History as Nightmare in Buffy the Vampire Slayer by qvf10731


									History as Nightmare
Neville Morley
University of Bristol

A spectre is haunting Sunnydale; the spectre of historicism.1 Modern society, born
through struggle from the dark ages of human history, believes that it has overcome the
past and escaped its demons, but it has not. It seeks to create a new world after its own
image, unencumbered by the burden of history, but the old conflicts have not been
resolved, the ghosts of the past will return to haunt the present, the tradition of all the
dead generations weighs like a nightmare on the brains of the living.2 „Zombies.
Werewolves. Succubi. Incubi. Everything you ever dreaded was under your bed but
told yourself couldn‟t be by the light of day. They‟re all real‟ (1.1).
          A key element of the power that the literature of the supernatural has over the
imaginations of its audience is the way that it draws upon and explores modern anxieties
about the return of the past upon the present.3 Indeed, such fictions take delight in
confronting modernity with the shadows it thought it had escaped or dispelled. They
deal in the realm of the „uncanny‟: „that which ought to have remained secret and
hidden‟, in Schelling‟s terms, or, as Freud argues in his classic essay on the subject, „when
something actually happens in our lives which seems to confirm the old, discarded beliefs
of our ancestors‟.4 Ghosts, vampires and their kin embody the continuing power and
awful fascination of a supposedly dead past, and the threat it still represents to modern
society: „The old centuries had, and have, powers of their own which mere modernity
cannot kill‟.5
          This representation of the past as a supernatural, undead force is not limited to
popular fiction: the two great nineteenth-century critics of modernity, Karl Marx and
Friedrich Nietzsche, also use images of revenants, spectres, ghosts and gravediggers to

1 Karl Marx & Frederick Engels, Manifesto of the Communist Party [1848], in Selected Works in One Volume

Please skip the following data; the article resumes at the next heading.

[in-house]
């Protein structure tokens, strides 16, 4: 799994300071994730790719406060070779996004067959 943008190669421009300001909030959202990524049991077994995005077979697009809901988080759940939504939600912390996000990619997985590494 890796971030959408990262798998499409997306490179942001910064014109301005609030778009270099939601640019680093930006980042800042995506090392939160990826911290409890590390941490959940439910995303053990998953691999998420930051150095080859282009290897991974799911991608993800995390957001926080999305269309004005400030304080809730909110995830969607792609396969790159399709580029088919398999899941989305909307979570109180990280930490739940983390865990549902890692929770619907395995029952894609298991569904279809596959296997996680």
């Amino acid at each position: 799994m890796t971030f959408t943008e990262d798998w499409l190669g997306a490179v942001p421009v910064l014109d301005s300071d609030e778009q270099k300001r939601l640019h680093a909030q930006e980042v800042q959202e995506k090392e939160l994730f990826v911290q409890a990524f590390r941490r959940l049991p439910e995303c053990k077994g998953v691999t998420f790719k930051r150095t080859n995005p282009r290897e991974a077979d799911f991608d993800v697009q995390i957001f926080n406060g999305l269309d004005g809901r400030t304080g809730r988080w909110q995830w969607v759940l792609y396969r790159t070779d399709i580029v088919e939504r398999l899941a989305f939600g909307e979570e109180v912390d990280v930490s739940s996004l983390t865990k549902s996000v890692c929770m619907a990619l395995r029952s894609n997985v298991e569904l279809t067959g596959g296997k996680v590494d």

(London, 1968), p. 35: „Ein gespenst geht um in Europa — das Gespenst des Kommunismus‟.
2. Karl Marx, The Eighteenth Brumaire of Louis Bonaparte [1852], in Selected Works in One Volume, p.93. On

spectres and apparitions in and of Marx, see Jacques Derrida, Specters of Marx: the state of the debt, the work of
mourning and the New International, esp. pp. 3-48 and 107-19.
3 See for example David Punter, The Literature of Terror: a history of Gothic fiction from 1765 to the present day

(London, 1980); Fred Botting, Gothic (London and New York, 1996); Robert Mighall, A Geography of
Victorian Gothic Fiction: mapping history’s nightmares (Oxford, 1999); J. Wolfreys, Victorian Hauntings: spectrality,
Gothic, the uncanny, and literature (Basingstoke, 2001). Cf. Robin Wood & Richard Lippe, eds, American
Nightmare: essays on the horror film (Totonto, 1979), esp. pp. 7-28.
4 F. Schelling, quoted in Andrew Bennet & Nicholas Royle, An Introduction to Literature, Criticism and Theory:

key critical concepts (London, 1995), pp. 33-40. Sigmund Freud, „The “Uncanny”‟ [], in Penguin Freud Library
XIV: Art and Literature (Harmondsworth, ), p. 371.
explore modernity‟s problematic relationship with history. „The tradition of all the dead
generations weighs like a nightmare (lastet wie ein Alp) on the brains of the living‟: the
„Alp‟ with which the tradition is compared in Marx‟s Eighteenth Brumaire of Louis Bonaparte
is not a mere bad dream, as the English translation might suggest, but a malevolent
demon who disturbs people‟s rest. For Nietzsche, in the preface to his essay on The Uses
and Disadvantages of History for Life, the past moment „returns as a ghost‟ to disturb the
peace of the present.6 However, where Gothic fiction seeks in the end to reassure its
audience by staging the defeat of the dark forces of the past by the heroic representatives
of the present, the message of Marx and Nietzsche holds little comfort for the present
state of affairs. They argue that, for all its claims to have banished such revenants,
modernity remains inescapably haunted by history and historicity; only a radical
transformation (of society, or of the self) can free it (us) from the dead hand of the past.7
This paper argues that the ghosts and vampires of Buffy serve a similarly critical function,
not only reflecting but also reflecting upon modernity‟s uneasy attitude towards the past.
          That attitude is encapsulated by James Joyce: „History is a nightmare from which
I am trying to awake‟.8 The past is a source of terror, defying sense and reason, and it is
difficult, perhaps even impossible, to escape it, even as we know, or tell ourselves, that
science and rationality should have set us free. In modernity, the past stands for
ignorance, superstition, intolerance, arbitrary power; its stock figures are lascivious